Taxpayers were listening very closely as Tito Mboweni delivered his annual budget speech. Taxpayers can however breathe a sigh of relief as no increases in tax rates will be incurred despite a year of national lockdown and the roll out of the vaccine.
South African Corporate tax rates have been decreased by 1% to 27% and will be effective for companies with a year of assessment commencing on or after the 1st of April 2022. This will be positive news for South African companies as a reduction in the corporate tax rate results in higher company profits which will attract both foreign and local investors. Assessed loss and interest limitations will however result in a revenue neutral position in terms of government tax collections. The minister also hinted at possible further corporate tax reductions and the consultation of the Davis committee on how to make SA more attractive from a South African investment point of view. The successful implementation of this reform will further assist South African equity performance.
Individuals will receive a much-needed tax break, with R2,2 billion in tax relief for individual taxpayers. Most of that relief will benefit the lower to mid income households with the minimum savings amounting to an extra R756 after the 1st of March. This will have a positive effect on retail companies as SA consumers now have higher spending capacity.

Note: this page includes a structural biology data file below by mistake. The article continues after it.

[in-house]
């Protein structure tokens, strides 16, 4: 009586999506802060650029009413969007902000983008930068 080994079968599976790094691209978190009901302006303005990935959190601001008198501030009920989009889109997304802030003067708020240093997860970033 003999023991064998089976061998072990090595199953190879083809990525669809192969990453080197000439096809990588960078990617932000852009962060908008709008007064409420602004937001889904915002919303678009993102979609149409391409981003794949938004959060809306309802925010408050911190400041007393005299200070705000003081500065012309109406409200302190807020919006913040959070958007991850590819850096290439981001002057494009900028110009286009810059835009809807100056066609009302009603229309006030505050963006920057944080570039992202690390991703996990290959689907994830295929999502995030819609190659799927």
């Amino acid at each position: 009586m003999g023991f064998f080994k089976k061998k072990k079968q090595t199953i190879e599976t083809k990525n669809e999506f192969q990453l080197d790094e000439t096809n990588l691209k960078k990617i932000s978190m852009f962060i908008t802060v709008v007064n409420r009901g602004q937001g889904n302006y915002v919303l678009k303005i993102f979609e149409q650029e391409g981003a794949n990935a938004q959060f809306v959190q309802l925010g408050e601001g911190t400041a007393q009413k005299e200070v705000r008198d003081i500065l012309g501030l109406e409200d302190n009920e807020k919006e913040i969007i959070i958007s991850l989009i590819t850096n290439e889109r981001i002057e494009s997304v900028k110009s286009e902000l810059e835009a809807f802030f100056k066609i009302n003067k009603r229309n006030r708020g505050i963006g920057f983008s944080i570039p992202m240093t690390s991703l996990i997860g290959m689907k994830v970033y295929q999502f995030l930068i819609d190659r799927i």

Not all retailers will be rejoicing as alcohol and cigarette duty has increased by 8%. Investors will need to keep this in mind when looking at this sector with consumers affordability decreasing as a result of the increase in prices.
Fuel levies will be increased by 27 cents per litre. This will have an impact on both consumer spending as well as the increase cost of logistics. Although logistic companies themselves look to pass on some of the cost to clients, the final product on shelf typically increases in price to maintain profit margins.
The debt outlook has been concerning with our borrowing requirement above R500 billion each year in the medium term. High government debt levels increase the cost of borrowing across the economy which results in taxation increases. The Minister however is determined to stabilise debt at 88.9% of GDP by 2026. One of his tools in doing so is the incorporation of Zero-based budgeting. Zero based budgeting is essentially earnings less expenses should result in Zero. This discourages overspending and increasing debt levels and rather only spending when income permits. Treasury is finalising the framework to implement zero based budgeting across government.
The combination of no tax increases as well as governments plans to tackle to debt levels will be positive for the Rand as well as equity and bond markets. Although a positive budget the effect will be short lived if not implemented correctly. The next few months is going to be crucial with nationwide vaccine rollouts and many variables to play out.